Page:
A wave of abductions, torture and arrests in Zimbabwe are targeting opposition activists and other government critics, the latest being Zimbabwe Hospital Doctors Association President Peter Magombeyi who was dragged from his Harare home by three masked men on Saturday night.
Magombeyi’s colleagues are convinced that state security agents seized the outspoken medical doctor in an attempt to break a doctors’ strike which began on September 3.
Magombeyi’s abduction is not an isolated case the country has heard of in recent months. Human Rights Watch has confirmed over 50 cases of abductions of activists and other critics of the government this year. So far, none of the perpetrators has been arrested.
Zimbabwe Human Rights NGO Forum chairperson Jestina Mukoko said there were reasonable grounds to suspect that the state was behind these abductions and tortures of dissenting voices, as they coincided with calls by the main opposition party and government workers to stage countrywide protests against the deteriorating economic situation in the country.
President Emmerson Mnangagwa’s government — which has come under unprecedented pressure from the international community to stop the human rights violations, — however, accused the opposition party the Movement for Democratic Change of staging-managing abductions and the torture of activists to soil the image of the country.
Justice Minister Ziyambi Ziyambi said the government was not involved in the abductions of the opposition party and civil society activists.
“Why would we abduct people? To tarnish our own image? It is the MDC who are faking abductions, they are doing it so that they can remain relevant. They have realised that they were becoming irrelevant. After the demonstration in January, all the other demonstrations that they tried have failed,” he said.
Government spokesperson, Nick Mangwana, also dismissed the abduction as “a characteristic propaganda stunt by the opposition and its supporters,” at the same time claiming that people were being paid to stage the abductions.
“Actors are being paid to come up with performances and not so true accusations of abductions. The opposition has said it’s changing tactics from protests. It’s within logical reason to believe that they have moved to dirty tactics and dark arts supported by the former establishment people,” claimed Mangwana.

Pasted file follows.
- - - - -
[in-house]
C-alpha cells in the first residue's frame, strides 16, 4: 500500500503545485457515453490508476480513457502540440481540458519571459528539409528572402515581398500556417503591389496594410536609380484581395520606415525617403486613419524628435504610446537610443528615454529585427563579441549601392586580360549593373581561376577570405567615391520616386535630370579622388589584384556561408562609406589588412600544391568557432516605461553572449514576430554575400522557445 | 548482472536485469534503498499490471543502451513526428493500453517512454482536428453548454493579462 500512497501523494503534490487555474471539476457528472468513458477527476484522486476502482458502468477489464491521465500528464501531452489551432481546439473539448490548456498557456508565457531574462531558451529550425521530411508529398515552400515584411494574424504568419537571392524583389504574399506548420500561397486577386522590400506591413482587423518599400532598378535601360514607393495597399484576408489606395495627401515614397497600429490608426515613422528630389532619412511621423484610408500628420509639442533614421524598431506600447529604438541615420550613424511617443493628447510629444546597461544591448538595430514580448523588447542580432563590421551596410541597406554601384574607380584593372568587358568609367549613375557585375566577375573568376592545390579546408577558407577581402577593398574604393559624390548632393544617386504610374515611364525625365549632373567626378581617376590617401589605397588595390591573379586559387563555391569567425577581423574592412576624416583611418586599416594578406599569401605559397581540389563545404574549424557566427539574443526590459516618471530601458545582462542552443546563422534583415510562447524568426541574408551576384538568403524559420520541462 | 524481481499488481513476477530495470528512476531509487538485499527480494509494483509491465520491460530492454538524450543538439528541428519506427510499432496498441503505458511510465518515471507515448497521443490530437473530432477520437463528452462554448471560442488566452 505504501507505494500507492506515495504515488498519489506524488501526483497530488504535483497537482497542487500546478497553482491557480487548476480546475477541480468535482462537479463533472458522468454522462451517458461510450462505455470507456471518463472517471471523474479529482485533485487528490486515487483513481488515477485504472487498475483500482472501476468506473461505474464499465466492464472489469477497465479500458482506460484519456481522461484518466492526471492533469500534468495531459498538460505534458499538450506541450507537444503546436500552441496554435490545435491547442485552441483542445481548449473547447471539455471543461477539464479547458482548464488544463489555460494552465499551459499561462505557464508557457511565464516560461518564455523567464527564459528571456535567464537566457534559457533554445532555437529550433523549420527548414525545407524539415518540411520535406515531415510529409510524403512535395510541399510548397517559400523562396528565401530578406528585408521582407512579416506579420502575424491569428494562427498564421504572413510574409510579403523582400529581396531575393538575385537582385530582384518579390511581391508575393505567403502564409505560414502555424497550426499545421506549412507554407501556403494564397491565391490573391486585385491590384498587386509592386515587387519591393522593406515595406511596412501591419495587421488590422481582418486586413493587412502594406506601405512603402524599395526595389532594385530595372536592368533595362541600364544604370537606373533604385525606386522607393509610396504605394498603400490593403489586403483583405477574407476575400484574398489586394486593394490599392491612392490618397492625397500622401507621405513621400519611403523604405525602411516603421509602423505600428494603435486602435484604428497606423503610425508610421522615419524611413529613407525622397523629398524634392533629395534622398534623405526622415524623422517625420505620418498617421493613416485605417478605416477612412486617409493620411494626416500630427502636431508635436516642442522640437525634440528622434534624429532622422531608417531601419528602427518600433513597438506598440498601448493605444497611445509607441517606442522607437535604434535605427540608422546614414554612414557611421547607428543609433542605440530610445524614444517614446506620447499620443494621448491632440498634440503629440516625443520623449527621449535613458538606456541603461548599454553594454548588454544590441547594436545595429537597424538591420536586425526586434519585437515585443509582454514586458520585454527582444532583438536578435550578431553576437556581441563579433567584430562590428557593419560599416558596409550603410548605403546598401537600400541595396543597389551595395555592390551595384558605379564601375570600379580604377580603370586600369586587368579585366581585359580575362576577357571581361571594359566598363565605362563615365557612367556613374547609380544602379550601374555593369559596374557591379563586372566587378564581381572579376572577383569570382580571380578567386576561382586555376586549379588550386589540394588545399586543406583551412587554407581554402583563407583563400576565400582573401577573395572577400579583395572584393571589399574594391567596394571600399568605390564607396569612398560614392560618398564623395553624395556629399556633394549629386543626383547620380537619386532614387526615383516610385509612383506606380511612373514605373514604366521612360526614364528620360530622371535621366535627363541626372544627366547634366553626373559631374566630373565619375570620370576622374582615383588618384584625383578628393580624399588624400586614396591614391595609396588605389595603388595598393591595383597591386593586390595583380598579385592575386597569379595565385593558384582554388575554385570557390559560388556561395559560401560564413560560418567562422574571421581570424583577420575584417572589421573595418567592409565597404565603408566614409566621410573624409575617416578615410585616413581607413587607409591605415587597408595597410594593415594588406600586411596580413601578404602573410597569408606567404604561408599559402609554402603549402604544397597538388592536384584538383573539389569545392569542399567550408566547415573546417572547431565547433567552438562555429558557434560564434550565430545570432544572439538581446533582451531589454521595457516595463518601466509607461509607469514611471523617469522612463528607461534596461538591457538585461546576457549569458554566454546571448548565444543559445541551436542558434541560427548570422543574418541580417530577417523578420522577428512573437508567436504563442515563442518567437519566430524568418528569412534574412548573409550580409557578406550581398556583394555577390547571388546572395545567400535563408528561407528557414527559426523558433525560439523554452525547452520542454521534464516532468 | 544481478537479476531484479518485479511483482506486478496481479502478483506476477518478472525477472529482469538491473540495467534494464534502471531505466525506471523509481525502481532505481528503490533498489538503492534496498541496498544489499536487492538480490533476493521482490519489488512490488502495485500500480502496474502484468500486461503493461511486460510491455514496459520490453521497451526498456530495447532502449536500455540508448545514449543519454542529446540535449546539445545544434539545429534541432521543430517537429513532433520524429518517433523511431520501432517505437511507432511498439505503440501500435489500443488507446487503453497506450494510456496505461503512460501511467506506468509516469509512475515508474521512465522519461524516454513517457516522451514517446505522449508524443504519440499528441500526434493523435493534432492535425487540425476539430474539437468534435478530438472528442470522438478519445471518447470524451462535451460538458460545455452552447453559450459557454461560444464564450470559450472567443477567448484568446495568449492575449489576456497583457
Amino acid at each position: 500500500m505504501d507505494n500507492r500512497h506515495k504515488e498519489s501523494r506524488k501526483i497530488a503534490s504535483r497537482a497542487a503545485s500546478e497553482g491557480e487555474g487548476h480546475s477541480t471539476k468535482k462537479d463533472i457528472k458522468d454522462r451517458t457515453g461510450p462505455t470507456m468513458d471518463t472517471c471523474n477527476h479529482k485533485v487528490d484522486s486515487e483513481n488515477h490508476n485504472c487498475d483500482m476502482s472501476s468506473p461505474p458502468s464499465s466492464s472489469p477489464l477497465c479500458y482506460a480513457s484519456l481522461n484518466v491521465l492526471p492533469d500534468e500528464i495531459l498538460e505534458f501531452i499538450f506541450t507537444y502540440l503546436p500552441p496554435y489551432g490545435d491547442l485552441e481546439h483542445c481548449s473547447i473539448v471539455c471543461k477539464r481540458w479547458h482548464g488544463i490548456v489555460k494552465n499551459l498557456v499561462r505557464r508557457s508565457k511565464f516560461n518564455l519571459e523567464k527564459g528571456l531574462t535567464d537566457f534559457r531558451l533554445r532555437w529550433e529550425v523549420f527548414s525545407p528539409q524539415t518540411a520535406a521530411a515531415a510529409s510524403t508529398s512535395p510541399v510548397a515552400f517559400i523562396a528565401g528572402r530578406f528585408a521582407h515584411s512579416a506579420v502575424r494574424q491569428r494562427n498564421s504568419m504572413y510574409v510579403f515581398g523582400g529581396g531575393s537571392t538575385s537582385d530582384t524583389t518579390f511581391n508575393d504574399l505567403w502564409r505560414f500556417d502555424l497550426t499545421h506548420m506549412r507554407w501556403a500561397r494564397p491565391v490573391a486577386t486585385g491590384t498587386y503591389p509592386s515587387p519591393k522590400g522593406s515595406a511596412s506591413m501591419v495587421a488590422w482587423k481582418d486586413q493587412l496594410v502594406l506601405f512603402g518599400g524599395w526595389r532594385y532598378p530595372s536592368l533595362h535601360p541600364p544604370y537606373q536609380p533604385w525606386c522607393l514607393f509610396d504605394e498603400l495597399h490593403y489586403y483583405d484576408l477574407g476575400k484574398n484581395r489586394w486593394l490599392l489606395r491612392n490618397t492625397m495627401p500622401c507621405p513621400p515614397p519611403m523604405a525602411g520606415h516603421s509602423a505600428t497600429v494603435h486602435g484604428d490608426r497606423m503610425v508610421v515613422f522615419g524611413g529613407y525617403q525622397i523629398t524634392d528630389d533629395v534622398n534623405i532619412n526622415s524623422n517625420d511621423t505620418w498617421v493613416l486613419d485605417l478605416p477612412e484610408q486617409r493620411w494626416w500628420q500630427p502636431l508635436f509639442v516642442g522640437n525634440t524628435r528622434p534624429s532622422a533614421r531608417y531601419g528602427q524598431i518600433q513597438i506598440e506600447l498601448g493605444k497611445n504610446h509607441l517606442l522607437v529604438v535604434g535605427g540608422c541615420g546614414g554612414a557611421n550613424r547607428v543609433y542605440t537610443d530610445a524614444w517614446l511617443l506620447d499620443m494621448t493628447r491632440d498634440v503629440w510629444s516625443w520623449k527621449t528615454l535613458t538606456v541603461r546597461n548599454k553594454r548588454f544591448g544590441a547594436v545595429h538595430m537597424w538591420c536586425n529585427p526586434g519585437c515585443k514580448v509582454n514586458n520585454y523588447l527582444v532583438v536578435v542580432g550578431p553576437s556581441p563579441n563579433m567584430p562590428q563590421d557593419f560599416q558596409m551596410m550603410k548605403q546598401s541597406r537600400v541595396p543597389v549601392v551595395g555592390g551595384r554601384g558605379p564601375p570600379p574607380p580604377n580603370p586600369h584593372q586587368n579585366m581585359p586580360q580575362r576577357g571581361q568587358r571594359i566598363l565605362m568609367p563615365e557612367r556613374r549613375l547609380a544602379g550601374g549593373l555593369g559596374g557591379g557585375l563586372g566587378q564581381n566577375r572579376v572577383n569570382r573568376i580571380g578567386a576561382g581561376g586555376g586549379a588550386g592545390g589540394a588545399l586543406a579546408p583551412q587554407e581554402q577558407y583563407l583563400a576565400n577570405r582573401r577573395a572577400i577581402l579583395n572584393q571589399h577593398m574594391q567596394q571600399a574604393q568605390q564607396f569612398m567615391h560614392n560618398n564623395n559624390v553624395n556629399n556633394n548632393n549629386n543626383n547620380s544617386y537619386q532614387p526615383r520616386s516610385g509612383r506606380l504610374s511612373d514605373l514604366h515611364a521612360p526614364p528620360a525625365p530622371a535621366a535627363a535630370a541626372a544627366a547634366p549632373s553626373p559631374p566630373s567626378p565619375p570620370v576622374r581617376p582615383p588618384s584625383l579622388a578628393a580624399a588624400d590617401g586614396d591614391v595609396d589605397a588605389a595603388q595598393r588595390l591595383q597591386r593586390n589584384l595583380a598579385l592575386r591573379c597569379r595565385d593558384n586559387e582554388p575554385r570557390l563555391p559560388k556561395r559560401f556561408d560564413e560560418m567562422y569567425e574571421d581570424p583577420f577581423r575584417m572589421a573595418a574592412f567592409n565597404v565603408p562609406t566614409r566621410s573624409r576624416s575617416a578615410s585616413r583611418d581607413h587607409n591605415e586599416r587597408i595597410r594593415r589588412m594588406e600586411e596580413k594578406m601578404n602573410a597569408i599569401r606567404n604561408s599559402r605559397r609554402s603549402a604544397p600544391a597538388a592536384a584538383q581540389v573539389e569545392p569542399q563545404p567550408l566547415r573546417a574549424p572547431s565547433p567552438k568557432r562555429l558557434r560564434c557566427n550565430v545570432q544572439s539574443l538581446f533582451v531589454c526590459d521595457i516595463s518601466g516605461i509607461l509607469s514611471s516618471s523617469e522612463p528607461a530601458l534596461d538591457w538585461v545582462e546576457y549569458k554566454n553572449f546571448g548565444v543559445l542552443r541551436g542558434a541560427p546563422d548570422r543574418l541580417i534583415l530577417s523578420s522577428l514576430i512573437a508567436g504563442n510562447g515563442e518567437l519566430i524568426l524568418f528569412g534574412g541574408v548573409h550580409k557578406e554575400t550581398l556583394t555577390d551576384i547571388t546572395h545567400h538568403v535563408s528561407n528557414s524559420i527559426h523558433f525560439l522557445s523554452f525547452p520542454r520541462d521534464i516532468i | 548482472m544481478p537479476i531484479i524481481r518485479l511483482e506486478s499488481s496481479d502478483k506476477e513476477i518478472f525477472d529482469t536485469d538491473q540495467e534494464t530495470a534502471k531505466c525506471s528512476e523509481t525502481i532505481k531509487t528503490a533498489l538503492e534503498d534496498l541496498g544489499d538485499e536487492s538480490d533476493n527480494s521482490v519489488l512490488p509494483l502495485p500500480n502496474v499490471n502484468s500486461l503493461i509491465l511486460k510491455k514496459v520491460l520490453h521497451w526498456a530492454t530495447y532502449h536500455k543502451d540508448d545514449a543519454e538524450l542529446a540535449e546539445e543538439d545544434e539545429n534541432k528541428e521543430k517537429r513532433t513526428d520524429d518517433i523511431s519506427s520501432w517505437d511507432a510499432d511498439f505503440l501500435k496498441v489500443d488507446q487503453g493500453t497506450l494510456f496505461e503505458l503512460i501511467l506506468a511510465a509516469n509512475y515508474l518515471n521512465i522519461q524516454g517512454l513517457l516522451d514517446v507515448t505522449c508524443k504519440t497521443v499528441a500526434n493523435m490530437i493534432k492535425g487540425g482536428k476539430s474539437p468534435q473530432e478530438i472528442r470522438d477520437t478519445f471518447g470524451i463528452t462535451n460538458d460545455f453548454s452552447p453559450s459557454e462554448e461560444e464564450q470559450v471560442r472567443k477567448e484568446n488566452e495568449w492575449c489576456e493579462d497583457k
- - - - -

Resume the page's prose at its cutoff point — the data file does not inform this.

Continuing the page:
Foreign Affairs Minister Sibusiso Moyo blamed the so-called “third force” for the slew of abductions and torture of opposition activists and other government critics. He also alleges that the abductions were stage-managed to tarnish the image of the country ahead of the UN General Assembly in New York where the issue of human rights is likely to take centre stage. President Mnangagwa is set to attend the summit where Zimbabwe is expected to present a report on human rights.
But churches and the civic societies have reminded the nation that the ruling party, ZANU PF, has indeed a history of perpetrating violence against human rights activists and opposition leaders which makes it the prime suspect.
Addressing the press on Thursday afternoon in Harare, Civil Society and Churches Joint Forum (CSCJF) National Coordinator, Ms Abigale Mupambi said it was the state’s responsibility to make sure that citizens are safe as the abductions and the failure to investigate belie the government’s repeated promises to usher in a “new dispensation” that embraces democracy and human rights.
“The State has a responsibility to make sure that citizens are safe, safe from these abductions,” said Mupambi.
“As we may all agree that abduction is & has been in the DNA of ZANU PF, remember ZANU split into G40 & Lacoste, effectively sharing the same DNA. Hence, we can’t rule out the hand of G40 in these abductions. The State must protect its citizens,” she added.
Mupambi went on to urge citizens to be abstemious if the truth behind these nobbling is to be reckoned.
“We need to be sober and objective if we are to get accurate information of the true nature of these abductions. These abductions may be the introduction of terrorism in Zimbabwe. Let’s consider all the possibilities.
Abductions exist in Nigeria, but it’s Boko haram, not the State. Everyone must be treated as a suspect until proven guilty. Let’s zero in and identify individuals who are responsible for the abductions because identifying particular individuals is easier and more practical than accusing institutions.”
CSCJF also said that it was working with other civil society organisations to find common ground and take a collective effort in tackling the abductions crisis.
Meanwhile, the missing medical doctor Peter Magombeyi was ultimately found yesterday in Nyabira, about 35 kilometres north-west of Harare.
“I am safe and sound. I don’t have much to say, but I am in Nyabira, waiting for my colleagues to come and pick me up,” he was quoted by the Herald, adding that he had a hazy recollection of what transpired since his alleged abduction.
National police spokesperson Assistant Commissioner Paul Nyathi said they were still to establish circumstances surrounding his disappearance.
Dr Magombeyi had no physical injuries and was due to be examined by health authorities to ascertain any injuries he may have suffered during the ordeal.
Dr Mthabisi Bhebhe, the secretary-general of the Zimbabwe Hospital Doctors Association, which Magombeyi leads, said he was not in doubt that Magombeyi did not voluntarily end up in Nyabira.
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